may be set out in a few words. Many of his virtues were of the unobtrusive sort; and were known only to those who knew him well. He was a man of a remarkably pure mind. Things profane and vile never had a lace in his breast; nor did he seem capable of noticing such things in other people. A child is not more simple and free from guile than he was in this respect all life through. In him this was a quality of heart, which made it almost impossible for him to be suspicious, or envious, or vindictive. With such a trait of character it was certain that the kindred virtue of benevolence would be found. But his alms were in secret, and he never forgot that the Lord loveth a cheerful giver. The extent to which he gave to the funds of the church and for the relief of the poor, entitles him to be called a generous man, and saved him from dying rich. In the later years of his life, the most noticeable mark of his piety was seen in his habits of private devotion. He loved to read the Word of God, and private prayer was the secret place from which he came forth in the armour of light. When no longer able to attend to these things personally, he anxiously asked them to be done by others for him; joining in and responding with a fervour which displayed the old delight strong in death. He rests from his labours, and his works follow him; and whilst no one can take his place, our confidence is that the God of our families, and head of our church will raise up others to befriend the poor, instruct the young, and support His cause.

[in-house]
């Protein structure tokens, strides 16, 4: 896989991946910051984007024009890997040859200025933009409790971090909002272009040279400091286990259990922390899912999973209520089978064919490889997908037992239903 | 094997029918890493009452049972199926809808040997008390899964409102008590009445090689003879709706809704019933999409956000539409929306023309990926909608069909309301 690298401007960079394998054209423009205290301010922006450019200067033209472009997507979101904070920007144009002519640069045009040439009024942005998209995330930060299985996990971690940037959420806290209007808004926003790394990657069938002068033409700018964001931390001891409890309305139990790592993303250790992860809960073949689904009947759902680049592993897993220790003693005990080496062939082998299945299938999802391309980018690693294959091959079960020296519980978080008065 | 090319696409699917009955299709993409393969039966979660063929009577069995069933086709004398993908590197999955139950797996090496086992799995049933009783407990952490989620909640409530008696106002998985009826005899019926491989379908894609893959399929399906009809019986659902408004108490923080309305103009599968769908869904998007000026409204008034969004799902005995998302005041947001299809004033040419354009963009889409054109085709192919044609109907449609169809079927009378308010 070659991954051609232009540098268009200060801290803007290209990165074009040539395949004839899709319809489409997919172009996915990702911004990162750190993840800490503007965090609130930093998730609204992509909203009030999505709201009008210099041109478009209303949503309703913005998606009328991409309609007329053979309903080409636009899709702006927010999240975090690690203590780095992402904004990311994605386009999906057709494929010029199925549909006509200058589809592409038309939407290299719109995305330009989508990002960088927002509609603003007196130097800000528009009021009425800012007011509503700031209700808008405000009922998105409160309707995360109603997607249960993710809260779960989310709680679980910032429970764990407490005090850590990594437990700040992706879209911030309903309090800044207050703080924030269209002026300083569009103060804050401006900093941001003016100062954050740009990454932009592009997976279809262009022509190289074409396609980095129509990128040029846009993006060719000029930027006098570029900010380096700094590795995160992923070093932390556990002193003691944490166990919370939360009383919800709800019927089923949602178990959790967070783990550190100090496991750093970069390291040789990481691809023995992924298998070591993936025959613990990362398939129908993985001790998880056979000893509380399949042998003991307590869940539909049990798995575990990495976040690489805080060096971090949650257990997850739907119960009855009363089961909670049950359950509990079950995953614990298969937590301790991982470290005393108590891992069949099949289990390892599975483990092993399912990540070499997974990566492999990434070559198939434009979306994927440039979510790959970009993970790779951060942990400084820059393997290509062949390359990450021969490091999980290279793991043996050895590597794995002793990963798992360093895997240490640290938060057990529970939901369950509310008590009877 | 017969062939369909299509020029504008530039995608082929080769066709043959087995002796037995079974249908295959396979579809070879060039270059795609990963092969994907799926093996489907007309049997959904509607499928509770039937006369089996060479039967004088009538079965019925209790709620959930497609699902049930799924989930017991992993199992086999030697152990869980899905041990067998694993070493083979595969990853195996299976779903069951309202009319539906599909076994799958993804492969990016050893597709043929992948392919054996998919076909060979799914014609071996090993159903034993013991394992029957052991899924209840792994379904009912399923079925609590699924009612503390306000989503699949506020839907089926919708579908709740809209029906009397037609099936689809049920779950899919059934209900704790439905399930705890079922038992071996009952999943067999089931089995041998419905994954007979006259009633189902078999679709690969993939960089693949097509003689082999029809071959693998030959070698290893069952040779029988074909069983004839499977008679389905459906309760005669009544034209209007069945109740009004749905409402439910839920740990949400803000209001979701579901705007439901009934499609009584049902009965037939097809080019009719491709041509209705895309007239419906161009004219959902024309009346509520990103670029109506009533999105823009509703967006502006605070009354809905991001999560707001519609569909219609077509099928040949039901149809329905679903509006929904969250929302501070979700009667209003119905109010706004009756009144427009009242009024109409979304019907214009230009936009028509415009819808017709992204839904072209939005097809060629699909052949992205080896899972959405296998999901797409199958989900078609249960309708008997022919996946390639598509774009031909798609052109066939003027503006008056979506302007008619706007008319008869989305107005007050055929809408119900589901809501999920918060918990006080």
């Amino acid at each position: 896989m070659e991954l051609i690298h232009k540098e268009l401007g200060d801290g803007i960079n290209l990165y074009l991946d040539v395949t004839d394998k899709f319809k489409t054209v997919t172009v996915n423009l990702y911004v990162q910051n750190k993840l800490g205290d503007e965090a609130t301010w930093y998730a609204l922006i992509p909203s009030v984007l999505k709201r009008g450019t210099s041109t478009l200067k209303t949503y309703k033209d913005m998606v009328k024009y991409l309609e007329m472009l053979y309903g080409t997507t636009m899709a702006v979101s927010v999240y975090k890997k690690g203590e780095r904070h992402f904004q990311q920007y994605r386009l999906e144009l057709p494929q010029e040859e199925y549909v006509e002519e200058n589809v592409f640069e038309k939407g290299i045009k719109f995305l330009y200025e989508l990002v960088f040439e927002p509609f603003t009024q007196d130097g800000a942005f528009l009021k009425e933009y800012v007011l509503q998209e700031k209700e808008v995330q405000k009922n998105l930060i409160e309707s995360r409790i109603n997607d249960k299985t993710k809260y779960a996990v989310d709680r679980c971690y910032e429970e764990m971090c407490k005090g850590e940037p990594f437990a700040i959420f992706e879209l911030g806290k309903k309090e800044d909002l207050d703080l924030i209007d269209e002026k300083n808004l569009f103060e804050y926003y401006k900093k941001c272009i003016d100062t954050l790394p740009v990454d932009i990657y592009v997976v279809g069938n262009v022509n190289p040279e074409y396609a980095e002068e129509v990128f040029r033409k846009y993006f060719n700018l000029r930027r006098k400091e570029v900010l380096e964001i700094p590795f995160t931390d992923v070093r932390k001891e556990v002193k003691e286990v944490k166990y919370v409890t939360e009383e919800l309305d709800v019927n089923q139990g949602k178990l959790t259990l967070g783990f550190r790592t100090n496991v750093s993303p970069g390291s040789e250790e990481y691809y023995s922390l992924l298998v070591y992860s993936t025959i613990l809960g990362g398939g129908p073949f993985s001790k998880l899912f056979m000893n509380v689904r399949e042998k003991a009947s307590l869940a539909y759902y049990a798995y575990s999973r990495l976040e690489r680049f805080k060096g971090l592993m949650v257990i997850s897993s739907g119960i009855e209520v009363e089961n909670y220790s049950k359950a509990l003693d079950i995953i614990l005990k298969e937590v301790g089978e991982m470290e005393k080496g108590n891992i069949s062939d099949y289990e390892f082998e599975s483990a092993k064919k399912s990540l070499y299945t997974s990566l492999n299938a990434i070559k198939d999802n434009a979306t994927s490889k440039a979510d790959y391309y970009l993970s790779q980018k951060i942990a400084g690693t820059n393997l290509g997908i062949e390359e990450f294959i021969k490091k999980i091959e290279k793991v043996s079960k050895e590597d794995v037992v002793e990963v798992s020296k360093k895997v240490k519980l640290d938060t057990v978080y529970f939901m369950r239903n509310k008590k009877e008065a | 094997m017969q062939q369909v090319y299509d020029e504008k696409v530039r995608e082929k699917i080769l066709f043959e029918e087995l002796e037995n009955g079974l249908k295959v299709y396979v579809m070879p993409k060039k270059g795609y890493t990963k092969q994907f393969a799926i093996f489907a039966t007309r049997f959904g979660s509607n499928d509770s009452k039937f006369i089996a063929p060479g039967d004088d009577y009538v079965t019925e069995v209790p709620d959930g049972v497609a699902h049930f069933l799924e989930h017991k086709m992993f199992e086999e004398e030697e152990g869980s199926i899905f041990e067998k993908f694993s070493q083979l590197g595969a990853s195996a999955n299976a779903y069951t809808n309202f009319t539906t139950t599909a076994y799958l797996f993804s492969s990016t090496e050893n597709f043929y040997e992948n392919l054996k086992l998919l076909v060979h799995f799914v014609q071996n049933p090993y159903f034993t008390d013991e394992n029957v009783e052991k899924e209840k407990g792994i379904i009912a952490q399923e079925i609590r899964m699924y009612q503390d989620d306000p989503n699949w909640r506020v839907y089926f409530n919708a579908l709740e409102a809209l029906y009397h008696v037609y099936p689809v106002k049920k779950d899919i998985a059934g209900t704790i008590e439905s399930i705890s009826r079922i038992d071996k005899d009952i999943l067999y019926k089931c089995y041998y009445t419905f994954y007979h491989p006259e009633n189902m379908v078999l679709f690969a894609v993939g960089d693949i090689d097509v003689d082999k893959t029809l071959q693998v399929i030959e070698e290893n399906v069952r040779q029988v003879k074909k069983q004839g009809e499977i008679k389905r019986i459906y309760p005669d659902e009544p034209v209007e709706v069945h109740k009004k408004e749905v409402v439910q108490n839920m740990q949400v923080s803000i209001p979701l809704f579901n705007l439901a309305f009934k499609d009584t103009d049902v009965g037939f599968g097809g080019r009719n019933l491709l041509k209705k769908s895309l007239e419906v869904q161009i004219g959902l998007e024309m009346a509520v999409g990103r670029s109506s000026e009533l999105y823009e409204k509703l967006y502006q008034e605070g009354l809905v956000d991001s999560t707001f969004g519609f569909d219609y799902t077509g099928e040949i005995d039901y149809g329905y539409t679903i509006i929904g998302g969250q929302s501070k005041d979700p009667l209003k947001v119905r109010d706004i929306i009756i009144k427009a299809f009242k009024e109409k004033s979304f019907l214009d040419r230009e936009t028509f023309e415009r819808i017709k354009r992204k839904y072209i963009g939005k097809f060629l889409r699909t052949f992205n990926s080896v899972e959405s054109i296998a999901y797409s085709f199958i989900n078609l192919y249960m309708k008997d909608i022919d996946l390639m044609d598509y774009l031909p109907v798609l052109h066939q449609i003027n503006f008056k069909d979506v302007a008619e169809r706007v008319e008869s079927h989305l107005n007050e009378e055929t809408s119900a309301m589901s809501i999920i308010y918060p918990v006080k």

G. W.

Cowlishaw Family Vault at Rookwood Cemetery
Thomas and Maria Cowlishaw were buried in a vault in the Old Methodist section of Rookwood Cemetery in Sydney. To the left of the picture is the memorial for Thomas' second son, Thomas and his wife, Catherine Chambers Williams. The grave sites are becoming badly overgrown with trees, and it is hoped will be cleared soon by the Cemetery trust.


January 25th, 1913




            On this page of the ‘Telegraph’ today may be found portraits of the late Mr. And Mrs. Cowlishaw, Sen,. of Sydney, father and mother of families of that name in New South Wales, Queensland and New Zealand. Mr Cowlishaw was a foremost man in what may be termed the colourisation of Australia. In other words, he was one of a number of sturdy Britishers who came to this country to lay its foundation in pastoral work, commerce, and other branches of civilisation. Having completed the period of his articles to his brother, Mr. James Cowlishaw, a leading London architect, one of those whose principal works was the Royal Exchange, London, he resolved, with his young wife, to set out for Australia. They embarked on board a ship which made the voyage in the extraordinary period of ten months. On the shore, waving farewell was Mr. Cowlishaw’s young friend Mr Henry Robertson. They had been companions in articles to the elder Cowlishaw. When the long voyage ended, and the ship was being made fast to the wharf in Sydney, there on it stood young Robertson awaiting to bid a hearty welcome to the new comers. When they had left England, he resolved to follow them, and so with his young wife, making a shorter passage than their friends made, he was the first to reach the new home.  The two men were fast friends till death parted them. For some years before that event, they were both engaged in the weighty and honourable service of valuing large areas of land being taken up by the Government for railway purposes.